Seventh Circuit Review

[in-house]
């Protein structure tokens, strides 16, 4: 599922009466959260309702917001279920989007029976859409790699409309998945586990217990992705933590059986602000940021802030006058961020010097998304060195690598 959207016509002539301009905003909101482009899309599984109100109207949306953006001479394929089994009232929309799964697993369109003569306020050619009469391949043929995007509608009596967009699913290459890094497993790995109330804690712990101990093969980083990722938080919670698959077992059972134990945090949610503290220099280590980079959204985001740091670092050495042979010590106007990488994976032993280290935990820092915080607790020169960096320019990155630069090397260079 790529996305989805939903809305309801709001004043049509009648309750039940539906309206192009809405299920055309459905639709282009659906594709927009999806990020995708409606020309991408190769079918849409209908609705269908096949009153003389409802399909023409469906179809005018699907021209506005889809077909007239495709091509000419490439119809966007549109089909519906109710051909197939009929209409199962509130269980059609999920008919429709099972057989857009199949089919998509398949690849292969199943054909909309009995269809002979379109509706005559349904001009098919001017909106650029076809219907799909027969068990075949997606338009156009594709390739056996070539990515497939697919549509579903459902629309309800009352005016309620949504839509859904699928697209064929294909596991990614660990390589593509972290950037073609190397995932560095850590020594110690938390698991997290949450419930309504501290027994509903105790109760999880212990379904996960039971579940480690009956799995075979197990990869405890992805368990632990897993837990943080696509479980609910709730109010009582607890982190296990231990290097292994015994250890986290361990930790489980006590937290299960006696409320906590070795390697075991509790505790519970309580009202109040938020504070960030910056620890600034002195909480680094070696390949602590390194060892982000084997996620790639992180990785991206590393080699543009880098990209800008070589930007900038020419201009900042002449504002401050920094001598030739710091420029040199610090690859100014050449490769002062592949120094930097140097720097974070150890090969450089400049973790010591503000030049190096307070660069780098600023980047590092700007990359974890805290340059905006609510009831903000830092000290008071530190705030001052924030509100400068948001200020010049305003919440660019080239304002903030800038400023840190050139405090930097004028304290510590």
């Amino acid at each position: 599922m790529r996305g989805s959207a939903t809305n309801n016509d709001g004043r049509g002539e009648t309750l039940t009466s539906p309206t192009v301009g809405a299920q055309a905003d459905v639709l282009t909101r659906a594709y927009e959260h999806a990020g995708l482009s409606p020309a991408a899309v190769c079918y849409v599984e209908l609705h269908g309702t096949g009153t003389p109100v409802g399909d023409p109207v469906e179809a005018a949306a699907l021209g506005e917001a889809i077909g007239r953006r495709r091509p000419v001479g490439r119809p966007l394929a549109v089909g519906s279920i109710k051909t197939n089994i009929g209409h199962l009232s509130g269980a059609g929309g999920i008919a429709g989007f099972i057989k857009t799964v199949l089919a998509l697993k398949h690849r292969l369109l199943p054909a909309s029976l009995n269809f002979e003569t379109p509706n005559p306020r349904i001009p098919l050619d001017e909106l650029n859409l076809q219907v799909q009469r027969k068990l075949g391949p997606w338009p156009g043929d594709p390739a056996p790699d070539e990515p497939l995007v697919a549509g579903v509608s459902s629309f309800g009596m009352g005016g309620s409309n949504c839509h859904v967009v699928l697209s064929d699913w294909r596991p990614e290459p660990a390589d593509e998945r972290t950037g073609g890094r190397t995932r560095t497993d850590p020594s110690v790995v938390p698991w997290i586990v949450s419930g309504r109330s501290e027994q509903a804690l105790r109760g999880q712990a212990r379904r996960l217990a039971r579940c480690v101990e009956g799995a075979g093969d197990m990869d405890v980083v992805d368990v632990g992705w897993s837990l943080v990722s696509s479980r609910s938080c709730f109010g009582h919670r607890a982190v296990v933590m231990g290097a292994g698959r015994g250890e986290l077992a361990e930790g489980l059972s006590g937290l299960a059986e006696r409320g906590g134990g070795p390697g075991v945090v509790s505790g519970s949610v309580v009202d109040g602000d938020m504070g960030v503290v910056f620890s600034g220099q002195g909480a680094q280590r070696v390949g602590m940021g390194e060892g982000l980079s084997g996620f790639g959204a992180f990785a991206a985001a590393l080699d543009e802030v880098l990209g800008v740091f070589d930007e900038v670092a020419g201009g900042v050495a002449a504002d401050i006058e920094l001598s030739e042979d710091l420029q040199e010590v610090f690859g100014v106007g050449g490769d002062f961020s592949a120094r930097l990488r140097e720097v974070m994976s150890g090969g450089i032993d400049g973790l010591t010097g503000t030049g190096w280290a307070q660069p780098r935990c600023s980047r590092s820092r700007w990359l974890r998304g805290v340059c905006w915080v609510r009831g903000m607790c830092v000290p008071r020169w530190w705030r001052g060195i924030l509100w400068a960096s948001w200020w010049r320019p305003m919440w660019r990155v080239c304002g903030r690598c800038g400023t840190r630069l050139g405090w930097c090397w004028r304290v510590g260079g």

How much is common sense worth? What you paid is what it's worth, except when it comes to debt-equity swaps in the Seventh Circuit. How much something is worth is very important to taxpayers because it plays a role in determining taxpayers' tax bills. Most people would think that when two people exchange property, both properties must be equal in value. Otherwise, why would the two people have made the trade? Recently, the Seventh Circuit Court of Appeals, in Kohler Company v. United States, advocated for a different approach. The Kohler case involved the taxation of a debt-equity swap: $19 million of pesos, which could only be spent in Mexico on an extremely limited basis, were traded for the retirement of an $11 million debt. How much were the restricted pesos worth? You could ignore the price you paid for the pesos and instead hire an expert to value your pesos, and then spend several years litigating the matter after the IRS disagrees with your expert's opinion. That is exactly what the Seventh Circuit suggested! The court mistakenly found that the Supreme Court's holding in United States v. Davis, that held when property lacks a readily ascertainable value, the value assigned to it should be how much was paid for it, was inapplicable to Kohler. Instead, the court argued, in dicta, that fair market value should be determined through the use of experts. This Note discusses how the gain resulting from a debt-equity swap should be valued for tax purposes and concludes that the Seventh Circuit should have followed the Davis rule.

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